Colors magazine’s News Machine takes your tweets and puts them through the modern media mangle. Built to launch issue #86, Making the News, potential news generators can see it in action at the International Journalism Festival in Italy…
The News Machine has been constructed to simulate the contemporary 24-hour news cycle. Simply tweet a ‘headline’ to @colorsmachine and the text will be transmitted through various filters and regurgitated as a piece of printed ‘news’.
The machine itself is made up of several components. Firstly, a megaphone reads out the tweet, a tape recorder then converts the sound into text, it’s displayed on a television, which is then filmed, and the video is turned into a radio signal, which broadcasts the tweet – a microphone then interprets the radio message as text again and, finally, it’s printed out.
All is explained in this film (shown below) which demonstrates the journey of the tweeted headline, highlighting the way that facts can too often go astray in the midst of relentless reporting.
*UPDATE: I tweeted the headline of this piece to the News Machine and received a fairly laconic, if honest, tweet back. Apparently, this is what the machine printed out (below). As with some of the best news stories, it’s so often all about the timing…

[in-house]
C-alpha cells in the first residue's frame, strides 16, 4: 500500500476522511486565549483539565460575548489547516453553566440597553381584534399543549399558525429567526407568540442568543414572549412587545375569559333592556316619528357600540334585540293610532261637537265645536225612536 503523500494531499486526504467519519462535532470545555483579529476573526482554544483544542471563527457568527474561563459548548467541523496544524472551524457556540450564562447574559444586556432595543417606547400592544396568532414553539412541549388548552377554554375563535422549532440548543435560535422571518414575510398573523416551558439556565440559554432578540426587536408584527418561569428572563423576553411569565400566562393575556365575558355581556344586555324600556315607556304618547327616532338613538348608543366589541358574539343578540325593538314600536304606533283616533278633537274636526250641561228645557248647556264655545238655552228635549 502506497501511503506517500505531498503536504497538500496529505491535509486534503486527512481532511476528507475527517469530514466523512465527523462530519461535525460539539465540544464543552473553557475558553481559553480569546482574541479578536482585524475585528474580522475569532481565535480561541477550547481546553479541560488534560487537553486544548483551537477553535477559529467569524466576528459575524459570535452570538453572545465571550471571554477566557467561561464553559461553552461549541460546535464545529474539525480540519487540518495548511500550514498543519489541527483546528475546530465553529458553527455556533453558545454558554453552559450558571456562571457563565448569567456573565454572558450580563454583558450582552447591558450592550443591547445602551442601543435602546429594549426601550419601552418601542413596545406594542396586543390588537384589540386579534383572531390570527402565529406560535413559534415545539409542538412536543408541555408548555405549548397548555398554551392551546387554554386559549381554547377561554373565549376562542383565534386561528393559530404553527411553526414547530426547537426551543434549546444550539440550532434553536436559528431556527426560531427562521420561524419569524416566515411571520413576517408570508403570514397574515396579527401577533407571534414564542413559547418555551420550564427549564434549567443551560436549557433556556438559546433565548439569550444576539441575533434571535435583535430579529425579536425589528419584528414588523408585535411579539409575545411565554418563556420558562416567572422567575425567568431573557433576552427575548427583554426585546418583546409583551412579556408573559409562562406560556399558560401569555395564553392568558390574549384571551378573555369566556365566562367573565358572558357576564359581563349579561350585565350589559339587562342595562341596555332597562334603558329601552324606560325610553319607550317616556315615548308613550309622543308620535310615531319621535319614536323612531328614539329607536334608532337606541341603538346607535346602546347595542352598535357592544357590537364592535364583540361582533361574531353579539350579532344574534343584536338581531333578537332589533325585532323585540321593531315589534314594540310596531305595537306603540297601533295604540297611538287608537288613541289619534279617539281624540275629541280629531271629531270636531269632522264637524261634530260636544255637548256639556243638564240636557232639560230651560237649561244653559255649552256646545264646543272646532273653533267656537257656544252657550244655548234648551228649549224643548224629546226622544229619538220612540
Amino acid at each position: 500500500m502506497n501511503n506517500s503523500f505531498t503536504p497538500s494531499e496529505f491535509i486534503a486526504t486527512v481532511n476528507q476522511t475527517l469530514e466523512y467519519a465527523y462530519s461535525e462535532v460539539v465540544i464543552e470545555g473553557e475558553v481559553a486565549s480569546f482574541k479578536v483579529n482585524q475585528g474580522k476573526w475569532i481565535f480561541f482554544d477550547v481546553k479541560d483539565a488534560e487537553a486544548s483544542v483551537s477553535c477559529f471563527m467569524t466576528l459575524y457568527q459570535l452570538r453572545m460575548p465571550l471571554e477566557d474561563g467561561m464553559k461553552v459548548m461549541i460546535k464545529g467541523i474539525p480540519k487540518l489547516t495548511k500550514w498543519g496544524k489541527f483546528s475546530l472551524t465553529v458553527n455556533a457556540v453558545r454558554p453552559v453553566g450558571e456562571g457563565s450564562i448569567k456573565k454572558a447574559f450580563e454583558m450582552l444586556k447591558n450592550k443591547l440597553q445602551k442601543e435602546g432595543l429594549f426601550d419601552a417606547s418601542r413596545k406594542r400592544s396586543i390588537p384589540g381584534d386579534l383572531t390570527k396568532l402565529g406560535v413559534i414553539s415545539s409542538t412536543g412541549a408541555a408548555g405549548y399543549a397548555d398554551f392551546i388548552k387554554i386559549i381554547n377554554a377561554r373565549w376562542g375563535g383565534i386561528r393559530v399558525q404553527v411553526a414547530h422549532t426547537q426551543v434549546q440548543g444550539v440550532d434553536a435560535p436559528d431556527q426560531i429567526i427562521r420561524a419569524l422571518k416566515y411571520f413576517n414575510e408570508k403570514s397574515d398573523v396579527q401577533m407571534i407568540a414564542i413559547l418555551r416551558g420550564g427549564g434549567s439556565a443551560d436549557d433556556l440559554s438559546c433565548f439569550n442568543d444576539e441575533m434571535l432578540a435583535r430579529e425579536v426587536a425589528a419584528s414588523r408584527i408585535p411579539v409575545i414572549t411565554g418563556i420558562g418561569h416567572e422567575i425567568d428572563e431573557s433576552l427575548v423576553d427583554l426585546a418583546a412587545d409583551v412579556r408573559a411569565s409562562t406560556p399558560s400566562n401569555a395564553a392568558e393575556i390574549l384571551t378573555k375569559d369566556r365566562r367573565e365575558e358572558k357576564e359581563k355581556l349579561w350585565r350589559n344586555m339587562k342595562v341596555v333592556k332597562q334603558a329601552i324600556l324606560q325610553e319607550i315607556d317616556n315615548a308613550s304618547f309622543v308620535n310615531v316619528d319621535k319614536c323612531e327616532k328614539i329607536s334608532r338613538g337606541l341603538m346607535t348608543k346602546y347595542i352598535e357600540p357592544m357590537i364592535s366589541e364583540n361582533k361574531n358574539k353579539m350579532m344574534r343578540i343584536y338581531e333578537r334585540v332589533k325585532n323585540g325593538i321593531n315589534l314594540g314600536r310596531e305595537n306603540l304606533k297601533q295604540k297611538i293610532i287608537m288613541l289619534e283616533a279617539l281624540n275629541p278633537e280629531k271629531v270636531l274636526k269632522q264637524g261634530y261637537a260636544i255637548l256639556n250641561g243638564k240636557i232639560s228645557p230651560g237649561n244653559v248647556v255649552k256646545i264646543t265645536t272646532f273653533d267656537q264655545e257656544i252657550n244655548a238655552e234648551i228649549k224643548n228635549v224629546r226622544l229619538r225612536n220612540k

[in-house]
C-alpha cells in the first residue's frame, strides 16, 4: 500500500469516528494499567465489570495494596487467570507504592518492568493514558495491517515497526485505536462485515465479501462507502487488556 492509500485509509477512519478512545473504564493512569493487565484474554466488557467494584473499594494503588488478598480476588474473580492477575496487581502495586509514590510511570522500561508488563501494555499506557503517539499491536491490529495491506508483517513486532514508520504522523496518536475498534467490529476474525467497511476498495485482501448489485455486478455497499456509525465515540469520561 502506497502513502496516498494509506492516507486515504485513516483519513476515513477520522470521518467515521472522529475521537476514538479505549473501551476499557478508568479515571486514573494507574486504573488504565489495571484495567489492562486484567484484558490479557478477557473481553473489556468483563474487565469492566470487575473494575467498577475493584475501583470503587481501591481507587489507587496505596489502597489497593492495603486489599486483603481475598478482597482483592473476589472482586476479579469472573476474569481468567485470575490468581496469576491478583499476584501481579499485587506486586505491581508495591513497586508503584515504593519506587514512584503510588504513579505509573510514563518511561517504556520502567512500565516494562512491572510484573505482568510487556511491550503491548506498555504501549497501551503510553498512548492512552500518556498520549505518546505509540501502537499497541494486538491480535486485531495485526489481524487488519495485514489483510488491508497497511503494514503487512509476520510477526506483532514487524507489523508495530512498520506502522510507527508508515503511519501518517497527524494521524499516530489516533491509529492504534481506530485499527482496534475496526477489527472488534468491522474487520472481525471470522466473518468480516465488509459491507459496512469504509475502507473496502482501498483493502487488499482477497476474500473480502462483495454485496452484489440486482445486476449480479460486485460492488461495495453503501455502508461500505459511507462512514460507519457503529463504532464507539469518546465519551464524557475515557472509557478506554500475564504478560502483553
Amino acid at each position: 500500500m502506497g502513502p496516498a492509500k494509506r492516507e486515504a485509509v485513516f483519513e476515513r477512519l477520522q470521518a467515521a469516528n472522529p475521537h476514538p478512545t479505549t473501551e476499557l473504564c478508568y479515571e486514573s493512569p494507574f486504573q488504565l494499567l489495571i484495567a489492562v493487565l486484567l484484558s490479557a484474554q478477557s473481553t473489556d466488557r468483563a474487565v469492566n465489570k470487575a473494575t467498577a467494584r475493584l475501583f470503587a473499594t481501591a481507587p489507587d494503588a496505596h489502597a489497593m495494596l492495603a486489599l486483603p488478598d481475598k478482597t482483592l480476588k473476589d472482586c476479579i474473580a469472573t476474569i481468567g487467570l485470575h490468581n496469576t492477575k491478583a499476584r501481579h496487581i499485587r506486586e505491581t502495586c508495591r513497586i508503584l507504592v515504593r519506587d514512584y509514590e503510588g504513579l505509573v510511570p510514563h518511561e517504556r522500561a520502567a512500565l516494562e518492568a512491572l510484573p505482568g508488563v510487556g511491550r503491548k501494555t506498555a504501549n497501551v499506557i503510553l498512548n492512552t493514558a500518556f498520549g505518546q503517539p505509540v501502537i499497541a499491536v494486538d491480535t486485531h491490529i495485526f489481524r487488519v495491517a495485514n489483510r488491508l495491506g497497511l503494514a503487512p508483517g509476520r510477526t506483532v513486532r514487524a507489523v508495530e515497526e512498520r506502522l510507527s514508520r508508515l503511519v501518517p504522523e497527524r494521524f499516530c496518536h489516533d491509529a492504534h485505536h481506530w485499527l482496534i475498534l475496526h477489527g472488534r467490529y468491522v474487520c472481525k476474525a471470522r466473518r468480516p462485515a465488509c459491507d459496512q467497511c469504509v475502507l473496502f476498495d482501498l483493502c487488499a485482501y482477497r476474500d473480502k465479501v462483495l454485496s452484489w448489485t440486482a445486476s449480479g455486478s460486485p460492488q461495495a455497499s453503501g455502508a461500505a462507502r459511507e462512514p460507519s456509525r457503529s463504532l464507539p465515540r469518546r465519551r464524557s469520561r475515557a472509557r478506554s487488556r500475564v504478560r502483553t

As the magazine mischievously states on its Vimeo page, “tweet a headline to @colorsmachine and see what happens; after Italian news hoaxer Tommaso De Benedetti tweeted the (fake) death of Syrian President Bashar al-Assad in 2012, crude oil prices rose by US $1.17 on the New York Mercantile Exchange.”
Colors’ News Machine will be in action at The International Journalism Festival which is on from today until April 28 at various venues in Perugia, Italy. More details at journalismfestival.com. Colors #86, Making the News, is out now. More at colorsmagazine.com.
The April print issue of CR presents the work of three young animators and animation teams to watch. Plus, we go in search of illustrator John Hanna, test out the claims of a new app to have uncovered the secrets of viral ad success and see how visual communications can both help keep us safe and help us recover in hospital
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